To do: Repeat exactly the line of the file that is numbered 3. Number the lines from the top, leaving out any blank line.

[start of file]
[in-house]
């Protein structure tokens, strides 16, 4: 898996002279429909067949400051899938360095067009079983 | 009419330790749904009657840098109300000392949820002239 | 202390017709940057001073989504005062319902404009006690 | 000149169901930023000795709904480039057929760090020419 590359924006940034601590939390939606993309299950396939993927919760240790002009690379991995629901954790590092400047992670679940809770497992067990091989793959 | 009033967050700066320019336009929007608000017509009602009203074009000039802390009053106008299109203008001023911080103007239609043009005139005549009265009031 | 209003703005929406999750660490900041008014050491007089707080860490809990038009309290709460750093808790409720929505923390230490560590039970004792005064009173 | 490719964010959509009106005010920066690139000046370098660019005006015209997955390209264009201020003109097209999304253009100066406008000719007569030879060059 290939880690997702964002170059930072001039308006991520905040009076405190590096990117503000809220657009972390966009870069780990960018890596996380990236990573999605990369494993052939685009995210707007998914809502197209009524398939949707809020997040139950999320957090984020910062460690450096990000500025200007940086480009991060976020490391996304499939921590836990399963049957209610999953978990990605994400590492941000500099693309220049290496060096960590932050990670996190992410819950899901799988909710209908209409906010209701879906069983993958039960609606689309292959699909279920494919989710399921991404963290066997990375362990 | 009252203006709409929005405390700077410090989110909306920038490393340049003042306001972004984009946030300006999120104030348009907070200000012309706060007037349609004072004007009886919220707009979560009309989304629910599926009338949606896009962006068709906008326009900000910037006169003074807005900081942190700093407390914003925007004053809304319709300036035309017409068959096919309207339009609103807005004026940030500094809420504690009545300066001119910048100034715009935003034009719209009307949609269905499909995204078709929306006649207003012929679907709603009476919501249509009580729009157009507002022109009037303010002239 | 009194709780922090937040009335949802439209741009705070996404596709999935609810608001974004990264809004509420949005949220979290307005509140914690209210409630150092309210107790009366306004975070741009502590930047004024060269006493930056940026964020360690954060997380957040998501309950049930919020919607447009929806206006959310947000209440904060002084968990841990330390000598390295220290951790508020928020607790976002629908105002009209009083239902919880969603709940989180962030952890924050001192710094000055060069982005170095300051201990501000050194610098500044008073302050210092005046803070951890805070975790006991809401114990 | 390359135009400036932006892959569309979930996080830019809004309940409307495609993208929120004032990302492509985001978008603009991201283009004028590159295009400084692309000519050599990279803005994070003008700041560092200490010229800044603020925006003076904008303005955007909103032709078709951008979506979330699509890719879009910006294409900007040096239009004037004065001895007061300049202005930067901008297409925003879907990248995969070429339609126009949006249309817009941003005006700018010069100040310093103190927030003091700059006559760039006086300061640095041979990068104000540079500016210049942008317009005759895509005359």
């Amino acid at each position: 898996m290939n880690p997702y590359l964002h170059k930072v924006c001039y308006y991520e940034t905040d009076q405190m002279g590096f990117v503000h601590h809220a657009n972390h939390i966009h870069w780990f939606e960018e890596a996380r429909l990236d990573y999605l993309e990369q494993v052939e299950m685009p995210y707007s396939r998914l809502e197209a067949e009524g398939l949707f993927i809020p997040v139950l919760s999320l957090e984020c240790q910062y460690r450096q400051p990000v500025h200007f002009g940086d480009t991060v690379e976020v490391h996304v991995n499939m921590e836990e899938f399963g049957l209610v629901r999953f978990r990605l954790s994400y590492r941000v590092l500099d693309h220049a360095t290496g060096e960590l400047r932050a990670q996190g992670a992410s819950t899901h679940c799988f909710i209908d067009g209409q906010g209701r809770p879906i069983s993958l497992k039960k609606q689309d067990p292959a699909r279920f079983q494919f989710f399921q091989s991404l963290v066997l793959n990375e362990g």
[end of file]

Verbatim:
């Amino acid at each position: 898996m290939n880690p997702y590359l964002h170059k930072v924006c001039y308006y991520e940034t905040d009076q405190m002279g590096f990117v503000h601590h809220a657009n972390h939390i966009h870069w780990f939606e960018e890596a996380r429909l990236d990573y999605l993309e990369q494993v052939e299950m685009p995210y707007s396939r998914l809502e197209a067949e009524g398939l949707f993927i809020p997040v139950l919760s999320l957090e984020c240790q910062y460690r450096q400051p990000v500025h200007f002009g940086d480009t991060v690379e976020v490391h996304v991995n499939m921590e836990e899938f399963g049957l209610v629901r999953f978990r990605l954790s994400y590492r941000v590092l500099d693309h220049a360095t290496g060096e960590l400047r932050a990670q996190g992670a992410s819950t899901h679940c799988f909710i209908d067009g209409q906010g209701r809770p879906i069983s993958l497992k039960k609606q689309d067990p292959a699909r279920f079983q494919f989710f399921q091989s991404l963290v066997l793959n990375e362990g």